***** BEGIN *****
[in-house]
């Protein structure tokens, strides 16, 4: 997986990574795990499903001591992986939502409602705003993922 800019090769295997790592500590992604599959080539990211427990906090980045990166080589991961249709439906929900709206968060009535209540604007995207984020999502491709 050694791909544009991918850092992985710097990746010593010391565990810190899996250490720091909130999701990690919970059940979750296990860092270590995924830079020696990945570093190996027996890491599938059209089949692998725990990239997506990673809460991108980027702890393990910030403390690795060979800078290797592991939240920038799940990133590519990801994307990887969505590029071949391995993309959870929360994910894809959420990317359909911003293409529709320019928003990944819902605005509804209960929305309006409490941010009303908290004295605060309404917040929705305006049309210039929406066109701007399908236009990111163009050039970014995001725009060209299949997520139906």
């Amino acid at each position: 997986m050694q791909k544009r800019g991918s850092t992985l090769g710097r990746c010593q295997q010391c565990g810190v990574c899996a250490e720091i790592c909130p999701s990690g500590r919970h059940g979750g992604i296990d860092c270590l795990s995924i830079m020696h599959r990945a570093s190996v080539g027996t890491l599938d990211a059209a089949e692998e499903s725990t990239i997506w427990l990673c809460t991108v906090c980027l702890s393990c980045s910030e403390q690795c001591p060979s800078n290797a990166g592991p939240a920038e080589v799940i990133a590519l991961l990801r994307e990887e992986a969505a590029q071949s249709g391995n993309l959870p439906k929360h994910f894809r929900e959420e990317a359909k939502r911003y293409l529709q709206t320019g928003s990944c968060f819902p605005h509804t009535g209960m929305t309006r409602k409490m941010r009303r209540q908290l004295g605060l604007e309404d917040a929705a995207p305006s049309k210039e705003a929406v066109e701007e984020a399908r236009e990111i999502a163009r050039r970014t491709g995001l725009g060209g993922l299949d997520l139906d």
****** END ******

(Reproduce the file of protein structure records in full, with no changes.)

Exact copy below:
[in-house]
């Protein structure tokens, strides 16, 4: 997986990574795990499903001591992986939502409602705003993922 800019090769295997790592500590992604599959080539990211427990906090980045990166080589991961249709439906929900709206968060009535209540604007995207984020999502491709 050694791909544009991918850092992985710097990746010593010391565990810190899996250490720091909130999701990690919970059940979750296990860092270590995924830079020696990945570093190996027996890491599938059209089949692998725990990239997506990673809460991108980027702890393990910030403390690795060979800078290797592991939240920038799940990133590519990801994307990887969505590029071949391995993309959870929360994910894809959420990317359909911003293409529709320019928003990944819902605005509804209960929305309006409490941010009303908290004295605060309404917040929705305006049309210039929406066109701007399908236009990111163009050039970014995001725009060209299949997520139906």
């Amino acid at each position: 997986m050694q791909k544009r800019g991918s850092t992985l090769g710097r990746c010593q295997q010391c565990g810190v990574c899996a250490e720091i790592c909130p999701s990690g500590r919970h059940g979750g992604i296990d860092c270590l795990s995924i830079m020696h599959r990945a570093s190996v080539g027996t890491l599938d990211a059209a089949e692998e499903s725990t990239i997506w427990l990673c809460t991108v906090c980027l702890s393990c980045s910030e403390q690795c001591p060979s800078n290797a990166g592991p939240a920038e080589v799940i990133a590519l991961l990801r994307e990887e992986a969505a590029q071949s249709g391995n993309l959870p439906k929360h994910f894809r929900e959420e990317a359909k939502r911003y293409l529709q709206t320019g928003s990944c968060f819902p605005h509804t009535g209960m929305t309006r409602k409490m941010r009303r209540q908290l004295g605060l604007e309404d917040a929705a995207p305006s049309k210039e705003a929406v066109e701007e984020a399908r236009e990111i999502a163009r050039r970014t491709g995001l725009g060209g993922l299949d997520l139906d």